An ultra-light rig, bobber and a jig tipped with a perch minnow hooked under the dorsal fin will bring crappie to the net. Where do we fish? Look for the locals on any body of water and they will be anchored over Crappie heaven.
An angler lobs his baited jig next to a submerged rock near the outside of a weedline. The bobber disappears, Tom sets the hook and a one pound Crappie dances at the end of his line. Time to bait the hook again. Two dozen minnows are not to many for four hours of Spring Crappie angling. My partner Tom and I do this every spring at Chautauqua Lake with my fishing club.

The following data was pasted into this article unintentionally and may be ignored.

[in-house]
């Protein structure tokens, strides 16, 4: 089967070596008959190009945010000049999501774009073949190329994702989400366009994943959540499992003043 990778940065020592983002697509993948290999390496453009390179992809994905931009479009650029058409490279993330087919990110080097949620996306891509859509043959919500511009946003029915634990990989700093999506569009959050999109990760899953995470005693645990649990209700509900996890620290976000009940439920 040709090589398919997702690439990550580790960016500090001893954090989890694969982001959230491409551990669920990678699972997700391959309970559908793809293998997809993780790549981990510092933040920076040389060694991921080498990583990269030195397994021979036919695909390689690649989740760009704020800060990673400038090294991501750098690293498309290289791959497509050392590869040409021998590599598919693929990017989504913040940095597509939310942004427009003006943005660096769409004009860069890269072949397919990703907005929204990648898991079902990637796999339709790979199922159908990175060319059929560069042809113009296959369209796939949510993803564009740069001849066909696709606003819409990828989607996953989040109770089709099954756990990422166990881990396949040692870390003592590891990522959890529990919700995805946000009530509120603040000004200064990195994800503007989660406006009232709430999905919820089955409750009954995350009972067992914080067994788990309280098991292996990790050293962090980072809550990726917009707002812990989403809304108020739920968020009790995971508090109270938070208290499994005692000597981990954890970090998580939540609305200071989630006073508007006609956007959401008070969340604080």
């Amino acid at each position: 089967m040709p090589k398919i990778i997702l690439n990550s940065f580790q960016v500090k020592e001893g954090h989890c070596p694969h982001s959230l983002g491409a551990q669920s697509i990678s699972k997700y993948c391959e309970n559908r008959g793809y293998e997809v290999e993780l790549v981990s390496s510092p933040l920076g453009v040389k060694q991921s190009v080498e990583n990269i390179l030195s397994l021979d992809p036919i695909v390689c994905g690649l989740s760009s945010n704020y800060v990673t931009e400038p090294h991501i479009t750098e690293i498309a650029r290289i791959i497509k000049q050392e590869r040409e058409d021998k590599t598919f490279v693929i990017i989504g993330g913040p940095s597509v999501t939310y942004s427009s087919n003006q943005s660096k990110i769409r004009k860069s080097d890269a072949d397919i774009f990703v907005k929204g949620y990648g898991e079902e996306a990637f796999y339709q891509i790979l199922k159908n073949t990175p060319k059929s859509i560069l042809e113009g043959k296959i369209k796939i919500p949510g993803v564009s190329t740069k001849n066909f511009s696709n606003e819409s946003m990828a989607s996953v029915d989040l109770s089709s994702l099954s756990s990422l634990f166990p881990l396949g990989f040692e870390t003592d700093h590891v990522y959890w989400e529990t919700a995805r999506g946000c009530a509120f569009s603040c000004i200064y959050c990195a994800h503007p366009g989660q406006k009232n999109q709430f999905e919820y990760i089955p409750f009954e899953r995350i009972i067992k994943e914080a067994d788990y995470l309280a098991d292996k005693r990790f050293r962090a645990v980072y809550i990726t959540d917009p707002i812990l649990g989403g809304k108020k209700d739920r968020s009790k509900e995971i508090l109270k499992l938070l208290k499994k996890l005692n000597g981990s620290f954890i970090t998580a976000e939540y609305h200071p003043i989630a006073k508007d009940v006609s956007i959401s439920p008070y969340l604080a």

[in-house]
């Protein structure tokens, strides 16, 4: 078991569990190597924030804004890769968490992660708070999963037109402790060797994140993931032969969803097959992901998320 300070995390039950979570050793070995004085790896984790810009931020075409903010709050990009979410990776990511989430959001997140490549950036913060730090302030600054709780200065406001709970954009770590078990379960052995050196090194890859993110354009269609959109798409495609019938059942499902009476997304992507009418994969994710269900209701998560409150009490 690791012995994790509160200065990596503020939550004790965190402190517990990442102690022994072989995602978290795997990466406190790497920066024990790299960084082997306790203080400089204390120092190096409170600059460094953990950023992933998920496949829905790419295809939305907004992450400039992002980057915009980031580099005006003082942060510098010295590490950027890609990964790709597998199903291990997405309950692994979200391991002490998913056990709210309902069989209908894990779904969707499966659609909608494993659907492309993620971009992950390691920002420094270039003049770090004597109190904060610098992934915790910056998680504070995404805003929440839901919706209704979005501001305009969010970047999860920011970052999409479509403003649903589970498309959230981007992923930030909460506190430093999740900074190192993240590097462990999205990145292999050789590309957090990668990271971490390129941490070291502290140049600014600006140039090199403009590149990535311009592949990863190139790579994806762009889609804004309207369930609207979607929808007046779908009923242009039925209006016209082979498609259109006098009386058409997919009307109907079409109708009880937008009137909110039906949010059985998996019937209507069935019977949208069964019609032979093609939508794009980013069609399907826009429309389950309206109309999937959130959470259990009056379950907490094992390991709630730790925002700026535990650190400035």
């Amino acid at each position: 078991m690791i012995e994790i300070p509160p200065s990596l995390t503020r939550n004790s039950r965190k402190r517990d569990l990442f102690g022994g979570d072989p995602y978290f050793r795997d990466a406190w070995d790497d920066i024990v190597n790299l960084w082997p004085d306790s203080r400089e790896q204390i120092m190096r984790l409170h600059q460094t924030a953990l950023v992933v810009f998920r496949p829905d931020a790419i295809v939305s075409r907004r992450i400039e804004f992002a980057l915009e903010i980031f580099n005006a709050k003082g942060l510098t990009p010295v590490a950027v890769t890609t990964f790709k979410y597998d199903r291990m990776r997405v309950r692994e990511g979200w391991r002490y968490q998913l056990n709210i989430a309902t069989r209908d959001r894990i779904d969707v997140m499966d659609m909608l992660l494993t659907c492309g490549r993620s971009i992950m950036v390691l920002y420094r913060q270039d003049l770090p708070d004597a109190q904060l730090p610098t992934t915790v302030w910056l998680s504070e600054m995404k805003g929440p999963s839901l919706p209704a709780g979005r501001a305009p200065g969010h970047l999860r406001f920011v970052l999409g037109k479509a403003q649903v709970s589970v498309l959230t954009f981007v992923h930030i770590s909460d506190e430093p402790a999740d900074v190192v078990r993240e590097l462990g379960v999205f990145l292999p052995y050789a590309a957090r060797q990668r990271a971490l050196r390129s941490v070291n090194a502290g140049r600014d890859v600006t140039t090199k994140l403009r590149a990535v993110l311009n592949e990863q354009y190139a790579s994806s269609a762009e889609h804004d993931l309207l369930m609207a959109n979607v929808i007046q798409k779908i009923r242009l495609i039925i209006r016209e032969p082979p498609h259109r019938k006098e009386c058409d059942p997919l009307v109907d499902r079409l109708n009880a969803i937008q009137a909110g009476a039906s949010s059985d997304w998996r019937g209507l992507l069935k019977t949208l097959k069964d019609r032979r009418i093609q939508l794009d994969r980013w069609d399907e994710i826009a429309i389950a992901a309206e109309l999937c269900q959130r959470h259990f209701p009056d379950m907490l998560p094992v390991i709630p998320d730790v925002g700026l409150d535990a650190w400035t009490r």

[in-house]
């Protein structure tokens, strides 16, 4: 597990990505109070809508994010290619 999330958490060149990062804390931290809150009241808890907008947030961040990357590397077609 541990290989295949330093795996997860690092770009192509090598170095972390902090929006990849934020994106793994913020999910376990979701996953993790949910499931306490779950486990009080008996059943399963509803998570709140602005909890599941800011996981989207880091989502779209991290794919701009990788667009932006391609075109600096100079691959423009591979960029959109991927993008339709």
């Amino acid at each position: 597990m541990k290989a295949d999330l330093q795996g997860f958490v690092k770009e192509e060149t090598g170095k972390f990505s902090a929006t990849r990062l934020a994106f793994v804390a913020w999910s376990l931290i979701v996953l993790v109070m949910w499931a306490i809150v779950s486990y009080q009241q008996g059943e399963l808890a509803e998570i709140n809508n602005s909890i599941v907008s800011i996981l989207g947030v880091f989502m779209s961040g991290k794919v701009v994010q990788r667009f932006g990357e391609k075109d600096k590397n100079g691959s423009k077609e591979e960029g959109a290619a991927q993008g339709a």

Usually not living more than 6 years this member of the sunfish family can be caught in water from 3 to 15 feet deep, depending on the clarity of the water. When spawning conditions are suitable and there is ample food supply a large brood of fish will survive. The Black Crappie matures in its second year and a 1/2 pound Crappie can lay 20,000 to 50,000 eggs.
The young feed on plankton and insects while a high protein minnow diet is essential for slab Crappie. The waters in the northeast have a healthy minnow population; therefore healthy Black Crappie. The result is big fish and plenty of them. Crappie can be aggressive, battle well and taste good. What more can an angler ask for?